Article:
IMGP4014There are a growing number of biomedical services out there on Wild Wild Web for performing various computations on DNA, RNA and proteins as well as the associated scientific literature. Currently, using and debugging these services can be hard work. SOAP UI (SOAP User Interface) is newish and handy free tool to help debug services and get your in silico experiments and analyses done, hopefully more easily.

So why should bioinformaticans care about Web Services? Three of the most important advantages are:

  1. They can reduce the need to install and maintain hundreds of tools and databases locally on desktop(s) or laboratory server(s) as these resources are programmatically accessible over the web.
  2. They can remove the need for tedious and error-prone screen-scraping, or worse, “cut-and-paste” of data between web applications that don’t have fully programmatic interfaces.
  3. It is possible to compose and orchestrate services into workflows or pipelines, which are repeatable and verifiable descriptions of your experiments that you can share. Needless to say, sharing repeatable experiments has always been important part of science, its shouldn’t be any different on the Web of Science.

All this distributed computing goodness comes at a price though and there are several disadvantages of using web services. We will focus on one here: Debugging services, which can be problematic. In order to do this, bioinformaticians need to understand a little bit about how web services work and how to debug them.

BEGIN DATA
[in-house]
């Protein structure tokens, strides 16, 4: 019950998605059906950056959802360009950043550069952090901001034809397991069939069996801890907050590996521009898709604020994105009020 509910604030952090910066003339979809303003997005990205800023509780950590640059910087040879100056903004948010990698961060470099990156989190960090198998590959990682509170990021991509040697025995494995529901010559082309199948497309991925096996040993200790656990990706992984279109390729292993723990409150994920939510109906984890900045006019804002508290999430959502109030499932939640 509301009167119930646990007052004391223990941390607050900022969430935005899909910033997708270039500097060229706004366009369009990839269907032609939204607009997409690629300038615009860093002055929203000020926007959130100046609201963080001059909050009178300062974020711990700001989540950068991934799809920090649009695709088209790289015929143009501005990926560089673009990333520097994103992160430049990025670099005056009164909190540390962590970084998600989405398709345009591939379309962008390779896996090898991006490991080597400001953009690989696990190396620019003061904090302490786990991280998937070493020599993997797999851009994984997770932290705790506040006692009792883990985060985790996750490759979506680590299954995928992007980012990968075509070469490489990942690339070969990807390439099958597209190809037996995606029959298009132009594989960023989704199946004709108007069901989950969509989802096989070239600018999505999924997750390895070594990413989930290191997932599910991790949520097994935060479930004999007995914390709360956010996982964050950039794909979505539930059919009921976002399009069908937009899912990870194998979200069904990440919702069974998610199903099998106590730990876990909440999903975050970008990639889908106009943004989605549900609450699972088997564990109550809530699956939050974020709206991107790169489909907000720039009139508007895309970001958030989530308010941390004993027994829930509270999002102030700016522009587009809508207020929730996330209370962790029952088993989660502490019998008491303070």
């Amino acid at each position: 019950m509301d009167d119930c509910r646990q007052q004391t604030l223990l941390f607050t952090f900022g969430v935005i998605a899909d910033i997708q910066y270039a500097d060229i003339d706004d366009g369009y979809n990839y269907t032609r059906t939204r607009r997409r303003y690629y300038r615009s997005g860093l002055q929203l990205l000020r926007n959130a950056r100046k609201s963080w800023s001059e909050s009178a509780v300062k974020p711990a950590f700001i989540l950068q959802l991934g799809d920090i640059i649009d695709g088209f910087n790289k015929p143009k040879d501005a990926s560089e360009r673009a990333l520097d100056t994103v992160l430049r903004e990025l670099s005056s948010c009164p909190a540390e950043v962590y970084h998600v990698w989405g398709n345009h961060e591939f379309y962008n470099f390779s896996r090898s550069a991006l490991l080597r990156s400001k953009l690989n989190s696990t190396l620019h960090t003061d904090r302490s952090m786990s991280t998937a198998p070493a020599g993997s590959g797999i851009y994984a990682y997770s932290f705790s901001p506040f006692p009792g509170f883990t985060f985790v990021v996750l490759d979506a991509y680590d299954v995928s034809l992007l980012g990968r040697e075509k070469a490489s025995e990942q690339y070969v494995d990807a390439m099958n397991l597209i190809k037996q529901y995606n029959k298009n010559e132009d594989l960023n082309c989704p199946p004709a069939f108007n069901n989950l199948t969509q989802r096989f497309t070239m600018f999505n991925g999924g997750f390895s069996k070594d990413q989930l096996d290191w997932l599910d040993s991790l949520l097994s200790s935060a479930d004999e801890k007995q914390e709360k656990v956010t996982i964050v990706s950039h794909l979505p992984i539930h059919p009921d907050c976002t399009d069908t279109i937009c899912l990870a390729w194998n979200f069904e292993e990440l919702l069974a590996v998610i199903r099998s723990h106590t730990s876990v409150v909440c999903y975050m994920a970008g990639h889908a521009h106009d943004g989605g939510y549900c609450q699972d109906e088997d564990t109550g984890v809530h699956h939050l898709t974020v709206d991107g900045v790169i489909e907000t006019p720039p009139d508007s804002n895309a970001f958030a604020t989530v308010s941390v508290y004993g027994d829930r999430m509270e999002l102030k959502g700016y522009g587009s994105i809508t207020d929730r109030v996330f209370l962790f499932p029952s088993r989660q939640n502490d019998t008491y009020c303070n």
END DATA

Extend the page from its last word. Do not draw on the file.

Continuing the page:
Death by specification

Debugging services sounds straightforward, but many publicly available biomedical services, are not the simpler RESTian type, but the more complex SOAP-and-WSDL type of web service. Consequently, debugging usually requires a basic understanding these protocols and interfaces, the so-called Simple” Object Access Protocol (SOAP) and Web Services Description Language (WSDL). However these specifications are both big, complicated and being superceded by newer versions so you might lose the will-to-live while reading them. Also, individual services described in WSDL are easier for machines to read, than for humans, and therefore give humble bioinformaticians a big headache. As an example, have a look at the WSDL for BLAST at the DNA Databank of Japan (DDBJ).

So, if you’re not intimately familiar with the WSDL 1.1 specification (frankly, life is too short and they keep moving the goal-posts anyway), it is not very clear what is going on here. WSDL describes messages, port types, end points, part-names, bindings, bla-bla-bla, and lots of other seemingly unnecessary abstractions. To add insult to injury WSDL is used in several different styles and is expressed in verbose XML. Down with the unnecessary abstractions! But the problems don’t stop there. From looking at this WSDL, you have to make several leaps of imagination to understand what the corresponding SOAP messages this BLAST service accepts and responds with will look like. So when you are analysing your favourite protein sequence(s) with BLAST or perhaps InterProScan it can be difficult or impossible to work out what went wrong.

Using SOAPUI